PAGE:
Look at my stationery box, and weep. It has separate compartments not only for 80 & 90 gsm paper, but for different types of rough paper. So am I a filing supremo, successfully battling the twin evils of mess and disorder? Not quite.


I file and sort where necessary, but my natural state is slightly messy. Or creatively cluttered, as I like to call it. Fortunately, as Abrahamson and Freedman show in their wonderful book A Perfect Mess*, that is a good way to be.

moderately disorganized people, institutions, and systems frequently turn out to be more efficient, more resilient, more creative, and in general more effective than highly organized ones.

We imagine that organized is good and mess is bad, Abrahamson and Freedman say, but that’s only true in certain circumstances. Brain surgery or air-traffic control come to mind. Over time, most of us develop our own way of working and the degree of messiness that we’re comfortable with.

We compare ourselves to the super-tidy and think we’re failing, but unless our messiness qualifies us for a reality TV programme on secret hoarders, we’re probably OK. True, we may have a problem if we live with someone who has different views about mess. But at least we can see that our styles are personal preferences, not “Order = Good, Mess = Bad”.

A Perfect Mess has wonderful, self-explanatory titles for the ways people deal with mess, such as ‘the Tower of Power’ and ‘the Archaeologist! I love the descriptions of different types of messiness, which include:

  • The cosmetically neat messy pile things into drawers or cupboards when visitors come round.
  • The sloppily messy don’t stick to an established scheme of order
  • The structurally messy don’t even have an established scheme of order

I’m definitely cosmetically neat: when visitors or clients come round, I collect all loose items up in a laundry basket and stick it in another room. A strategy which fails if visitors get lost on the way to the bathroom. I arrange the heaps of papers on my desk into neat piles – and marvel all over again at what a nice colour my desk is.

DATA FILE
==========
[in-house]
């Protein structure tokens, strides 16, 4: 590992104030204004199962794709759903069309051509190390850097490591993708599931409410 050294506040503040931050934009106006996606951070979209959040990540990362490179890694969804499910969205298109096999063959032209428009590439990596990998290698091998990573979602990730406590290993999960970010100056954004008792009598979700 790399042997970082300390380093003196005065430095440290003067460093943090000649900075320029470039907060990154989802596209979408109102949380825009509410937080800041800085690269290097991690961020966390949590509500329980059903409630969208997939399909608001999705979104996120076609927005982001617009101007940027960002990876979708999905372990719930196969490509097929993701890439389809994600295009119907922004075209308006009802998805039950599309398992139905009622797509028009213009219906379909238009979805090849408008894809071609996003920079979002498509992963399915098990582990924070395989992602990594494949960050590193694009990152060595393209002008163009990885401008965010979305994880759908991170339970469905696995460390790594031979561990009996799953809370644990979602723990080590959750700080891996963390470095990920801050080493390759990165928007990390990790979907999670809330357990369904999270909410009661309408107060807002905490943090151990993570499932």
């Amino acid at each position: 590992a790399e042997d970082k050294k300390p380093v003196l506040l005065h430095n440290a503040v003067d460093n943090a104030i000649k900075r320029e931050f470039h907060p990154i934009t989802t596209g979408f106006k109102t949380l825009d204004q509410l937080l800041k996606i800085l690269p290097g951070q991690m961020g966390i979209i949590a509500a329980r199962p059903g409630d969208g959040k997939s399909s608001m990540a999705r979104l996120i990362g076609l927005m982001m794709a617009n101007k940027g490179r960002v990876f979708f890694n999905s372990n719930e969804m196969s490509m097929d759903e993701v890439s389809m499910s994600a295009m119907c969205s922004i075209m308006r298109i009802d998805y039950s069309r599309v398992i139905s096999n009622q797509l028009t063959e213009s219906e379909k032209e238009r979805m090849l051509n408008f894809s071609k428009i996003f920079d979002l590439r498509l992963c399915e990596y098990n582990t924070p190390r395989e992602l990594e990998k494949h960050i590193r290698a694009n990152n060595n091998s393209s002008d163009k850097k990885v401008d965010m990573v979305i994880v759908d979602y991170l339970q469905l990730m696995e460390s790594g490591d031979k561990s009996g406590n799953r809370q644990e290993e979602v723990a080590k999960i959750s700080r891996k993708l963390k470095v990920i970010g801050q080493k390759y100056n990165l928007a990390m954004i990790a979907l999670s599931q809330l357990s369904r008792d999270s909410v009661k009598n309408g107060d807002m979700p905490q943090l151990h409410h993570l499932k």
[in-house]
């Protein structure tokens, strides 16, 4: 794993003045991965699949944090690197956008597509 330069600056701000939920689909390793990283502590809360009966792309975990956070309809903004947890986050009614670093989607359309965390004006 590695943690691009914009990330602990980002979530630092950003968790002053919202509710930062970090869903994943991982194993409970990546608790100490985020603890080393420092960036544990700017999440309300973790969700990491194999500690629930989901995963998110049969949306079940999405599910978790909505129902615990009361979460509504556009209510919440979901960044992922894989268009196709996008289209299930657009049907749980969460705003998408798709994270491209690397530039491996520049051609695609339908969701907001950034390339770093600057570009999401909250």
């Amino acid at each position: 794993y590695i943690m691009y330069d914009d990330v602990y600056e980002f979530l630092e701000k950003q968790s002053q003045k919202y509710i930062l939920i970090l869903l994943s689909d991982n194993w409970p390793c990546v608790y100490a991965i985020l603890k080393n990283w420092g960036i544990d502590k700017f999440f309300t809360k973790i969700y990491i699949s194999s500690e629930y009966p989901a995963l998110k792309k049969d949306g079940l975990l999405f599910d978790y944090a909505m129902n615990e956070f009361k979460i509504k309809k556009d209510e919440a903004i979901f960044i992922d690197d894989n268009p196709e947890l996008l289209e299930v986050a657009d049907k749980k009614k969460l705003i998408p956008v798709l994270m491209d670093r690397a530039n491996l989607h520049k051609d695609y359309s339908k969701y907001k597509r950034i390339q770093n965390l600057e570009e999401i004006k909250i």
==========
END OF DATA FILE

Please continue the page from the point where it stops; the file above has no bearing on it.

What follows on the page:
Left to myself, my desk is semi-messy. I have a box which I sort out every … (coughs) two or three years. I blitz the paper piles every couple of weeks, filing only what I definitely need to keep. Leave it long enough and many things go out of date and can be thrown away.

The ‘expert declutterers’ point to the time wasted looking for those odd bits of paper, instead of being able to go straight to the file. But what of the time spent putting in the filing system and keeping it up to date? Yes, it takes a couple of minutes to go through piles of papers in search of something, but it’s not wasted time. It’s a visual To-do list, which tells us where each piece of paper is.

Abrahamson and Freedman’s suggest a simple, slightly tongue-in-cheek, strategy called ACE:

  • Aw, relax.
  • Carve out time. 
  • Eject some stuff.

I didn’t mind spending time sorting my stationery box, because it helps me lay my hands on the right kind of paper when I’m preparing training courses. For the rest, I’m going with moderate disorganization and a very large laundry basket.

*A Perfect Mess: The Hidden Benefits of Disorder: How Crammed Closets, Cluttered Offices, and On-the-Fly Planning Make the World a Better Place by Eric Abrahamson and David H Freedman  Weidenfeld & Nicolson London 2006

Are you organized or messy?
What works for you?
Do you feel under pressure to be a certain way?


Anne Borrowdale is a participant in the Amazon EU Associates Programme, an affiliate advertising programme designed to provide a means for sites to earn advertising fees by advertising and linking to Amazon.co.uk.

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